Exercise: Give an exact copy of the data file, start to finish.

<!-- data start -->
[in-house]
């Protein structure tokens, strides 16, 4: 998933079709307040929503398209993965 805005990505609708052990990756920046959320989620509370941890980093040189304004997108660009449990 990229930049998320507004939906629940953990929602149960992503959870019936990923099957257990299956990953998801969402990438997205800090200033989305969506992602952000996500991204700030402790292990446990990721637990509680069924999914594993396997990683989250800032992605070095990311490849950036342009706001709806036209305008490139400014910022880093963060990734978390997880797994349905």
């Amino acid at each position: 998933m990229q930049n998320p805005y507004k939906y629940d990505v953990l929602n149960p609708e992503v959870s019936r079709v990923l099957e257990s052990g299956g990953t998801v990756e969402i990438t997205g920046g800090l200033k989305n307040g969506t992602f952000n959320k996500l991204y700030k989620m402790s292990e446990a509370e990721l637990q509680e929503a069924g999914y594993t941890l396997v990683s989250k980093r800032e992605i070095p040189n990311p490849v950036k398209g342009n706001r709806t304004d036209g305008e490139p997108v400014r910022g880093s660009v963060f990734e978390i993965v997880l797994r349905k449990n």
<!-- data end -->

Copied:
[in-house]
């Protein structure tokens, strides 16, 4: 998933079709307040929503398209993965 805005990505609708052990990756920046959320989620509370941890980093040189304004997108660009449990 990229930049998320507004939906629940953990929602149960992503959870019936990923099957257990299956990953998801969402990438997205800090200033989305969506992602952000996500991204700030402790292990446990990721637990509680069924999914594993396997990683989250800032992605070095990311490849950036342009706001709806036209305008490139400014910022880093963060990734978390997880797994349905």
């Amino acid at each position: 998933m990229q930049n998320p805005y507004k939906y629940d990505v953990l929602n149960p609708e992503v959870s019936r079709v990923l099957e257990s052990g299956g990953t998801v990756e969402i990438t997205g920046g800090l200033k989305n307040g969506t992602f952000n959320k996500l991204y700030k989620m402790s292990e446990a509370e990721l637990q509680e929503a069924g999914y594993t941890l396997v990683s989250k980093r800032e992605i070095p040189n990311p490849v950036k398209g342009n706001r709806t304004d036209g305008e490139p997108v400014r910022g880093s660009v963060f990734e978390i993965v997880l797994r349905k449990n």